The present invention relates to the phase of flight of the space shuttle known as re-entry into the earth's atmosphere. During this critical phase of flight, the shuttle is subjected to extreme temperatures due to the friction between the shuttle's outer skin and the increasing density of the atmosphere. The shuttle is protected from the effects of the extreme high temperatures by a heat shield consisting of an outer layer of thousands of heat insulating tiles. These tiles are glued, or in other means adherred, to the underlying metal skin of the shuttle, providing an aerodynamic, heat insulating surface. Problems have been encountered with the tile system since its inception. The integrity of the heat shield tiles may be compromised through foreign object damage during the lift-off phase of fight or by space debris encountered after leaving the earth's atmosphere. These tiles are subject to extremes in hot and cold, and have cracked, come loose, and even come off of the shuttle during re-entry. The recent tragic loss of the shuttle Columbia during re-entry into the earth's atmosphere has been blamed on the loss of tiles on the wing, and the resulting thermal destruction of the underlying wing structures. Presently, there is no system on the shuttle that assures the tile integrity after lift-off and prior to the shuttle's critical re-entry phase.
Therefore, it is an object of the present invention to provide a means to monitor the integrity of the heat shield tiles on the space shuttle. To accomplish this object, each tile is provided with an electrically conductive portion of a circuit, having a resistor therein, wherein each tile is connected to an adjacent tile electrically. A row of tiles may be connected together to form a resistance bridge circuit. A loss of integrity in the thermal tiles would cause a break in the circuit, which can be detected by measuring a change in the resistance of the circuit. The location of the loss in the integrity in the tiles is a function of the magnitude of the change in resistance. It is another object of the present invention to provide a method of monitoring the integrity of the heat shield tiles on the space shuttle, and to assess the extent and location of damage to the heat shield tiles in real time. The circuits formed throughout the rows of thermal tiles are all connected to a computer which continually monitors the resistance of each circuit, and signals to the shuttle occupants a loss of tile integrity, as well as the location of the loss in integrity. These objects and others will be fully described with reference to the accompanying drawings and detailed description.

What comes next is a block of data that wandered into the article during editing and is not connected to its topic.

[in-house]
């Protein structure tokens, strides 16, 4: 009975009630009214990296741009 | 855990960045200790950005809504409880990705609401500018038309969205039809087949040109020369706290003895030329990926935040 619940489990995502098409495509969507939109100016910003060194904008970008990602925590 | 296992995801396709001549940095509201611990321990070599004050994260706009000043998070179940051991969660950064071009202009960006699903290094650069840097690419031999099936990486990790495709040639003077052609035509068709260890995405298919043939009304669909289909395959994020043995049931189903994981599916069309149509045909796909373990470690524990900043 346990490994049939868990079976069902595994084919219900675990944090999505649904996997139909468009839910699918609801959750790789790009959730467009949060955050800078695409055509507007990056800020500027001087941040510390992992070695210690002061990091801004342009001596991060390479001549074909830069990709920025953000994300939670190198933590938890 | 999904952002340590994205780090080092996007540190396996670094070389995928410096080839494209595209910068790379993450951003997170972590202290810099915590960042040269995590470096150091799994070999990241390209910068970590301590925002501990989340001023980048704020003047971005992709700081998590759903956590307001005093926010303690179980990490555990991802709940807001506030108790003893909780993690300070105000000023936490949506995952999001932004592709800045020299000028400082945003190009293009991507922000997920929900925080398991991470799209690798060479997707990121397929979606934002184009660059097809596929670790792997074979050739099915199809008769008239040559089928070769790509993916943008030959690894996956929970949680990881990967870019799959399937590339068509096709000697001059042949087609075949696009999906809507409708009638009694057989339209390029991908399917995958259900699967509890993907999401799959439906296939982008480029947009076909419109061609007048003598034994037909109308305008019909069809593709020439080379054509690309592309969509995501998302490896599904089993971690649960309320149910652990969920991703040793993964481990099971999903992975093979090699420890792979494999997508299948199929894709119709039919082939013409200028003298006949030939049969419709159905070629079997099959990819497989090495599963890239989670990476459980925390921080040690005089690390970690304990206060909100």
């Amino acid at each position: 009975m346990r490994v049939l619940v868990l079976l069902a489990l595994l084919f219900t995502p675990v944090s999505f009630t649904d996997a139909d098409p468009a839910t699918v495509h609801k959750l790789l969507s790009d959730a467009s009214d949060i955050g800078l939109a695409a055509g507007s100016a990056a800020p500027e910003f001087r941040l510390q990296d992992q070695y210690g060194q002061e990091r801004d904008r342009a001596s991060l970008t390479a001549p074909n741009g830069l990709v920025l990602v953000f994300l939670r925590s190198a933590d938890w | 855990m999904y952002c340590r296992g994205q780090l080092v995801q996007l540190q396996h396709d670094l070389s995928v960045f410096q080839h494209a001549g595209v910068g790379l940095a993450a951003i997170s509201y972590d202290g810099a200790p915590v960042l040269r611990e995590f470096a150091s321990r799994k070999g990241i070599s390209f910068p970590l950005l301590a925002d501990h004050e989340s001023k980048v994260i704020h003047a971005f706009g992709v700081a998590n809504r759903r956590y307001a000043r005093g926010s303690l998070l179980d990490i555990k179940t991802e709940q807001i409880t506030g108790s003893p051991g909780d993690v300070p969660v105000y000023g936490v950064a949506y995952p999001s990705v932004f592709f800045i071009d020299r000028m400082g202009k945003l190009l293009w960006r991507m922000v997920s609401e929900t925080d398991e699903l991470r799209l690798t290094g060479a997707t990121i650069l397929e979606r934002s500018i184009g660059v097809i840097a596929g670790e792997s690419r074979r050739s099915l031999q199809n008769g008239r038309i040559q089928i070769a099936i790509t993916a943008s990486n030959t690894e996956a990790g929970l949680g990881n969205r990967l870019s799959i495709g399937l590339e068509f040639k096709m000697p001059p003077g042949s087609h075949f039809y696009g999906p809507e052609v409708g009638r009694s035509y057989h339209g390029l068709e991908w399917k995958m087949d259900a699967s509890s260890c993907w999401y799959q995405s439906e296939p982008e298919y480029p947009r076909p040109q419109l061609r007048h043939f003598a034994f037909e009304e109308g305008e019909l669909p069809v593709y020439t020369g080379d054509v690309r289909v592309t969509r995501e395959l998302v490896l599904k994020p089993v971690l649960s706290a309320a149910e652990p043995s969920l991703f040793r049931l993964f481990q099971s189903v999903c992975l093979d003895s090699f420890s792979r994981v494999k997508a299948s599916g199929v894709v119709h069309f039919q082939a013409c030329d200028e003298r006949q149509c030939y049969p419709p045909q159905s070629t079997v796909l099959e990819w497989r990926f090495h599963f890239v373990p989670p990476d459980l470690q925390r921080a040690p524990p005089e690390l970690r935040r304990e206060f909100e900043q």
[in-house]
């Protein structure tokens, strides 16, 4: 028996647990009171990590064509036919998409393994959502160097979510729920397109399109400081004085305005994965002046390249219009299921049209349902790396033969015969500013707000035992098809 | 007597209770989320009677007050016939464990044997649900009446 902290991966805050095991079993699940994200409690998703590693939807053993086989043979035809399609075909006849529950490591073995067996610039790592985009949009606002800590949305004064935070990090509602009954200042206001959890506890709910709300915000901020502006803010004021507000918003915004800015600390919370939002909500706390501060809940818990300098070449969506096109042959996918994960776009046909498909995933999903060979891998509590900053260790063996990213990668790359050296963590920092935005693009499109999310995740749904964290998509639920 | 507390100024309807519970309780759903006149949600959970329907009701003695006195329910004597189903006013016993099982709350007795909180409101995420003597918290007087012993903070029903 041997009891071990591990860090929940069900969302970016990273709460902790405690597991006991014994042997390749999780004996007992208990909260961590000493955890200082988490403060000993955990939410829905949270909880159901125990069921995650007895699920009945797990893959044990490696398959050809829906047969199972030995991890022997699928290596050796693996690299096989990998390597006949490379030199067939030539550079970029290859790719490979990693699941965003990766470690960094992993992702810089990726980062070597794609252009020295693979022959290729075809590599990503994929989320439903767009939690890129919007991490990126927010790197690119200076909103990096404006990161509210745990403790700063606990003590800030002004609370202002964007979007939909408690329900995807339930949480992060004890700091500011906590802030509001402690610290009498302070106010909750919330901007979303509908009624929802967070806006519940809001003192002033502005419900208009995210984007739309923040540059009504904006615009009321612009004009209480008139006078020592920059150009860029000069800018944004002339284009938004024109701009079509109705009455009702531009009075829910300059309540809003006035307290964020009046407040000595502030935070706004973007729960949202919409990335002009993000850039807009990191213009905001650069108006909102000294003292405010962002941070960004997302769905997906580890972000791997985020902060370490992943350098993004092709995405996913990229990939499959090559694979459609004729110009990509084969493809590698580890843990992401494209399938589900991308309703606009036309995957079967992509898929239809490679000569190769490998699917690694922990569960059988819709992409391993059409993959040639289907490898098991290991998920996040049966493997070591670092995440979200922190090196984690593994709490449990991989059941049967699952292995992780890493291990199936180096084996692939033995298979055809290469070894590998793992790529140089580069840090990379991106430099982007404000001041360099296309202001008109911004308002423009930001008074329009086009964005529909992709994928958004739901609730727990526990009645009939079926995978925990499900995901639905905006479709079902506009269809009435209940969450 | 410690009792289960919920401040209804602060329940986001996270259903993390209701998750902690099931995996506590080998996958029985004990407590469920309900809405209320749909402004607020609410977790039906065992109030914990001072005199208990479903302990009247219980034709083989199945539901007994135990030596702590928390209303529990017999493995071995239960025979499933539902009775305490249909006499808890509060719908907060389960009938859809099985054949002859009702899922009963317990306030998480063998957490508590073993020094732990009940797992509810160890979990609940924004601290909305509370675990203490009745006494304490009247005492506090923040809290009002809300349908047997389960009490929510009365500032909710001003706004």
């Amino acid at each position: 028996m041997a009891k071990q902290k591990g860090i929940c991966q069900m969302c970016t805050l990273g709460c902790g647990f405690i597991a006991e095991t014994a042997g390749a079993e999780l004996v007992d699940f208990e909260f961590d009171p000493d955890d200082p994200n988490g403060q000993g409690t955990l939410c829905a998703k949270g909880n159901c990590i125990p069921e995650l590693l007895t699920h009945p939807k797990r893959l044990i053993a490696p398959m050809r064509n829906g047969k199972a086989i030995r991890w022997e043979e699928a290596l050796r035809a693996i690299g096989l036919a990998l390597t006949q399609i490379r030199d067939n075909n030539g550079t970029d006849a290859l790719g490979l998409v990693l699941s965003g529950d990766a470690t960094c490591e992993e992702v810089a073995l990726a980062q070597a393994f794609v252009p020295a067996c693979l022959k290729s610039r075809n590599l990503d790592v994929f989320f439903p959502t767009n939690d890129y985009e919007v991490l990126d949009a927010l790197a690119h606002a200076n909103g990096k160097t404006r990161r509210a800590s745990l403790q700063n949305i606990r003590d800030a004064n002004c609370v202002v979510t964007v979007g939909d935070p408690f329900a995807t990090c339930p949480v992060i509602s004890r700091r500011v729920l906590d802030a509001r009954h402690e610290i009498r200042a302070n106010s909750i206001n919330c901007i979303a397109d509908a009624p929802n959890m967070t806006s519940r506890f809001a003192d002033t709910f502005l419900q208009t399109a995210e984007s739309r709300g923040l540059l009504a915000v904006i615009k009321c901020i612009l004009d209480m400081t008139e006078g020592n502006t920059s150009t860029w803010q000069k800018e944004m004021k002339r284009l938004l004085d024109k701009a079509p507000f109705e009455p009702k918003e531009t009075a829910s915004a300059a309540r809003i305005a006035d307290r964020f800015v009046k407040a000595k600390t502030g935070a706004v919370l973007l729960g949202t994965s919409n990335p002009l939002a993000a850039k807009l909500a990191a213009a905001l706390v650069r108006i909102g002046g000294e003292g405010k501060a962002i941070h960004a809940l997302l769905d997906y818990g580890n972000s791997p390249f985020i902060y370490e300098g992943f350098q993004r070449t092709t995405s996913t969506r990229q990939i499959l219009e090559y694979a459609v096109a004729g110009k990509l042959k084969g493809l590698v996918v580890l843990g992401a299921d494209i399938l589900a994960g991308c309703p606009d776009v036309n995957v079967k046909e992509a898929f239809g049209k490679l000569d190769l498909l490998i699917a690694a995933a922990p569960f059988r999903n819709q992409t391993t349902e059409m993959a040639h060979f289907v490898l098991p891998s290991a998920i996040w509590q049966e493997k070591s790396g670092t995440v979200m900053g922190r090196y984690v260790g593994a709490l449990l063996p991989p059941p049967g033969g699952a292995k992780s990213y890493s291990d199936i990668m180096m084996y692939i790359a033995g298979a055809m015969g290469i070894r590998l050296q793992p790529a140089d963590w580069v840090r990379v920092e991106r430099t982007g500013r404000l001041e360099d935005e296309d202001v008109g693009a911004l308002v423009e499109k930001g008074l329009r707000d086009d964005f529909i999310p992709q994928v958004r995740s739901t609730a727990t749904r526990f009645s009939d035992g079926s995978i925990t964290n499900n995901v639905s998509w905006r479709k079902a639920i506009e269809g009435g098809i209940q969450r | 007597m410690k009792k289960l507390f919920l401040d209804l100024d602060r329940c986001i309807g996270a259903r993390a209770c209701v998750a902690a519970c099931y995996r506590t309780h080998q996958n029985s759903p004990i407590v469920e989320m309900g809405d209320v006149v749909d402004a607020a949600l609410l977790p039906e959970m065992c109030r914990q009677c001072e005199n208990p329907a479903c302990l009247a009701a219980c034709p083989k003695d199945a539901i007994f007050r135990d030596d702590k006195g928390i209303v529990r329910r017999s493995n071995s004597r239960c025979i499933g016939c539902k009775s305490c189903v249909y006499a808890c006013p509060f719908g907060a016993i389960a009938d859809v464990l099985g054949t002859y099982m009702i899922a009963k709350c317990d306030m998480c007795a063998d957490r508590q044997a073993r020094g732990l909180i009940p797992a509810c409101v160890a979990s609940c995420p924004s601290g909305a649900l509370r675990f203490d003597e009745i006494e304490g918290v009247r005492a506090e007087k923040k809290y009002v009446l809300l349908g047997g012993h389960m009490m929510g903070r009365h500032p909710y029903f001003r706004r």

The invention will be further described in connection with the accompanying drawings, in which:
Specific operation of each protected grid series tile section will now be described with reference to
In use, the present invention will provide an indication to the crew of the shuttle as to the integrity of the tiles, and upon loss of integrity, will provide an indication as to the severity of damage. If a loss of integrity occurs, steps can be taken to either repair the tiles before re-entry, or alternative action can be taken. Hopefully, with the aid of the present invention, further loss of life and shuttles due to loss of tile integrity can be avoided.
While the present invention has been specifically described with reference to particular embodiments, the invention should not be limited thereto, but should encompass any embodiments thereof which would be obvious to those in this art, as specifically set forth in the appended claims.
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|U.S. Classification||340/945, 324/526, 340/652|
|Cooperative Classification||B64F5/0045, G01N27/20, G01M3/16|
|European Classification||G01M3/16, G01N27/20, B64F5/00D|